Debra Milke to be released pending retrial.


After nearly 24 years in custody, Debra Milke will step back into the real world, probably today, until the murder charge against her is settled one way or another.

But the prosecution has hurdles to overcome before taking Milke back to trial. A judge must decide whether a contested confession can be admitted into evidence. And the Phoenix detective who allegedly obtained the confession has to agree to testify.

Maricopa County Superior Court Judge Rosa Mroz ruled Thursday morning that Milke, 49, can be released on a secured bond of $250,000, pending her retrial.

Sheriff Joe Arpaio issued a statement Thursday afternoon saying that Milke would likely be released some time today, and that she was refusing all requests for interviews on the advice of her attorneys.

At a court hearing Aug. 30, Milke’s attorneys, Mike Kimerer and Lori Voepel, told the court that Milke’s supporters would be able to put up bond money and had provided a house for her to live in as the legal process plays out.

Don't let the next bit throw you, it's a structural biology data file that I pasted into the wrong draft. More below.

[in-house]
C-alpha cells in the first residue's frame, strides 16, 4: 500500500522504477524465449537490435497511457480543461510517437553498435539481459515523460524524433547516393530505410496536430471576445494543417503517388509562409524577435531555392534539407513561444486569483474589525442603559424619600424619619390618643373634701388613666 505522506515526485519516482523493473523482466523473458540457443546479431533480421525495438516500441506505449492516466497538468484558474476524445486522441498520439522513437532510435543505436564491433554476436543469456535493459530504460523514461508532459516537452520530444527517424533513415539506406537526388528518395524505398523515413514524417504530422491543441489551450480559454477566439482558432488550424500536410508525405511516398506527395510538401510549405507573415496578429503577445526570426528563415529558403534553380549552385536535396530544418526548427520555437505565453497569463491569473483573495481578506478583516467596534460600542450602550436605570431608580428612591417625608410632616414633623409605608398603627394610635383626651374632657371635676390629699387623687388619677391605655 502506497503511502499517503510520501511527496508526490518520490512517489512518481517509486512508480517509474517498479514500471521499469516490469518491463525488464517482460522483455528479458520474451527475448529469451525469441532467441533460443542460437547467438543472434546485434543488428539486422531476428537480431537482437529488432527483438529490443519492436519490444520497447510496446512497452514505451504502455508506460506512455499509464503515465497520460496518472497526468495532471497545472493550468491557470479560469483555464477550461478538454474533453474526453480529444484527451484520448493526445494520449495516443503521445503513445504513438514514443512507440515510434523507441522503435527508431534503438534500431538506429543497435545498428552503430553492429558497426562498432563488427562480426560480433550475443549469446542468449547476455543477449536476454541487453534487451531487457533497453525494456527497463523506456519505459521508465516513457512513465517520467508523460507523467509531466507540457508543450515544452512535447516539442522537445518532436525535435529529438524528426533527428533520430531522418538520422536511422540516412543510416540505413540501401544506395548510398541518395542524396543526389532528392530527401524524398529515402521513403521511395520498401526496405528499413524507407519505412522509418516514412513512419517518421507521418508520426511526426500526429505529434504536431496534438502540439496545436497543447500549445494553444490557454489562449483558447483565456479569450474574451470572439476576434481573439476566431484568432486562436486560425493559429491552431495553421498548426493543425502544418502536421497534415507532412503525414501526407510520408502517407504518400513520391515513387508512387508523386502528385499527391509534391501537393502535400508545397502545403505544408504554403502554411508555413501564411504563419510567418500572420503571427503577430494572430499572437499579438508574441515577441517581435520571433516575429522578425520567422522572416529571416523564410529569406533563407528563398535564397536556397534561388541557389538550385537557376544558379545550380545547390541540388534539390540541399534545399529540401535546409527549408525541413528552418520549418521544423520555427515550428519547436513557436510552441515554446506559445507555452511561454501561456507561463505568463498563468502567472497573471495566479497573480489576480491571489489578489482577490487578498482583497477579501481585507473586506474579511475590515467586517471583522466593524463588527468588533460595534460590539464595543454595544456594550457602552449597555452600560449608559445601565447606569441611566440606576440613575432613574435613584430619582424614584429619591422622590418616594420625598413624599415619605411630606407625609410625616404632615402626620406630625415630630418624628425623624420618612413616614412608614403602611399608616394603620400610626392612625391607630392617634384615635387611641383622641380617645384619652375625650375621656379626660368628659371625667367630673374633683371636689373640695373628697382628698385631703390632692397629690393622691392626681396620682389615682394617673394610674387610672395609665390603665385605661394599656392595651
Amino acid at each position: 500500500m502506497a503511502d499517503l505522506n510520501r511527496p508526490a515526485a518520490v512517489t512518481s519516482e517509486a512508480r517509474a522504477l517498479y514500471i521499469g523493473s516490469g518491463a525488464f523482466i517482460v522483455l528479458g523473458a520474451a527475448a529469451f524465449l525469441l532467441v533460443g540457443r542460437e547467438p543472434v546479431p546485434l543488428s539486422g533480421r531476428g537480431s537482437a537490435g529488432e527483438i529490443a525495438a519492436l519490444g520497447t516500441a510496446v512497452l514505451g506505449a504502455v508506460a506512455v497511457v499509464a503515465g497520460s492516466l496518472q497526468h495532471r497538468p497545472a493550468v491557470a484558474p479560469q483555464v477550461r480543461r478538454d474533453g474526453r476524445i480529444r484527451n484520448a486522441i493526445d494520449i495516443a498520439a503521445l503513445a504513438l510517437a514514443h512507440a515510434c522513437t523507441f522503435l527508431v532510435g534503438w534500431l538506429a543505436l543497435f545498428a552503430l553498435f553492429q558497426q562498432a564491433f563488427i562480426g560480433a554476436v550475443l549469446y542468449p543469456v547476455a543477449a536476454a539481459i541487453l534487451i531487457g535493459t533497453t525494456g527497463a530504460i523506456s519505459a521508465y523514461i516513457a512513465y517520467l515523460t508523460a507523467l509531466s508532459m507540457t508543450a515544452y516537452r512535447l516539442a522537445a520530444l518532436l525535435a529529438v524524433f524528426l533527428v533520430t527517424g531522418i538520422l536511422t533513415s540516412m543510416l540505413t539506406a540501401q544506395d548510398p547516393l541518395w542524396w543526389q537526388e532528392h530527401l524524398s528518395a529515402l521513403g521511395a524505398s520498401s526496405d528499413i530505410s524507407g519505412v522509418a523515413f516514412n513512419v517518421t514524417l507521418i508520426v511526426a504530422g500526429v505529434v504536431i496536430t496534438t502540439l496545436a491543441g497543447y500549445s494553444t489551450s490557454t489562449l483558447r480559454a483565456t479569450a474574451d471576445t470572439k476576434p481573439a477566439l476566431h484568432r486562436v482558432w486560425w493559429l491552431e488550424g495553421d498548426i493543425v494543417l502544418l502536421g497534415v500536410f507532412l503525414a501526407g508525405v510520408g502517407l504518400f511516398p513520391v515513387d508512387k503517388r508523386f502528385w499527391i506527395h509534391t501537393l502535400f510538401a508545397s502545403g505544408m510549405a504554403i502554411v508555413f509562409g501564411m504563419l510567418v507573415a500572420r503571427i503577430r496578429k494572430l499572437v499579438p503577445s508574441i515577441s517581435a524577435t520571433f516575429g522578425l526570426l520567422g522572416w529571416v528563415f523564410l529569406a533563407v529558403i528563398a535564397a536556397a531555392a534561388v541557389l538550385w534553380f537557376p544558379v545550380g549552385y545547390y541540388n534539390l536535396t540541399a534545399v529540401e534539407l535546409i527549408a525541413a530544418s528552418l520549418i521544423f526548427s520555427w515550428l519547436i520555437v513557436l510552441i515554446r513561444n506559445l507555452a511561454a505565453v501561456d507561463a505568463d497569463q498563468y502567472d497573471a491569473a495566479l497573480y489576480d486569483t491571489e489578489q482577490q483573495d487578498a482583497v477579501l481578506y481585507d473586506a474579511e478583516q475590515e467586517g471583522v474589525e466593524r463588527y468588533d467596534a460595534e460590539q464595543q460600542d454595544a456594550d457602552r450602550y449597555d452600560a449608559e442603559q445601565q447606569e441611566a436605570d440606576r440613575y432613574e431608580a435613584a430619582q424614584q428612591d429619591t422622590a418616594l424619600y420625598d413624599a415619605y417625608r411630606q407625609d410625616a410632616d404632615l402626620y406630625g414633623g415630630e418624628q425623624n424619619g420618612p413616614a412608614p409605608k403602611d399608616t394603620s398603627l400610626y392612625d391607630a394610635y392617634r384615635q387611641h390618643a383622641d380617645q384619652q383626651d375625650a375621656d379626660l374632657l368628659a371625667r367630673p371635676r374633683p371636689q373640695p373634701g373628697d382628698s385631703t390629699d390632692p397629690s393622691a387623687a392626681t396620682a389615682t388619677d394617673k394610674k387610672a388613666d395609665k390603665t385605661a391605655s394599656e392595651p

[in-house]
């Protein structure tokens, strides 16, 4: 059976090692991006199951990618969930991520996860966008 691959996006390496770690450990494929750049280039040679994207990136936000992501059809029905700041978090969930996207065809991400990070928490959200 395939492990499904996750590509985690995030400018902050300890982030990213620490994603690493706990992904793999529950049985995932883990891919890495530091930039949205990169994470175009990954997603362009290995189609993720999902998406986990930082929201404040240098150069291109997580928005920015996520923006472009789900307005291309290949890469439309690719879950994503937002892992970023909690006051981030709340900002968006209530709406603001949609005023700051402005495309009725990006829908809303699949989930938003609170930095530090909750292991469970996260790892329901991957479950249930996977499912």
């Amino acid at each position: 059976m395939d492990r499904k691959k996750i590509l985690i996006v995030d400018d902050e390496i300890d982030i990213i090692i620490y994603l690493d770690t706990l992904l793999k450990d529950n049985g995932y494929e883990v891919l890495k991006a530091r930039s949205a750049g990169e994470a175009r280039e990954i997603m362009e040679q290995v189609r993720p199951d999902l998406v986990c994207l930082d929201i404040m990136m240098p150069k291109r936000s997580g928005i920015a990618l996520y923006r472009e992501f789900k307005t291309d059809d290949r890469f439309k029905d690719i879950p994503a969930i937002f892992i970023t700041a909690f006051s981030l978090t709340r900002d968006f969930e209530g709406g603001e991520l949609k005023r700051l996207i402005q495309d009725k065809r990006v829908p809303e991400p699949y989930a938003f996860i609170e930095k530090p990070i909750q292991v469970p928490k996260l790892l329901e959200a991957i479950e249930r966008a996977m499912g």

Milke has a strong following of people who believe she is innocent, especially in Europe, where she has family.

Kimerer said that Milke was stunned and ecstatic to learn she would be released, and that she broke down in tears.

“I’m so overwhelmed by this, I don’t know how to react to it,” Kimerer said she told him.

Milke’s ex-husband, Arizona Milke, the father of the murdered child, said, “She’s going to get something she’s wanted for a long time.”

The judge ordered that Milke post a secured bond, which requires that the entire amount be put up as assurance that the defendant does not abscond; or, if contracted through a bondsman, it would require putting up collateral one and a half times the amount of the bond, in addition to paying a fee. Milke must wear a monitoring device and adhere to a curfew.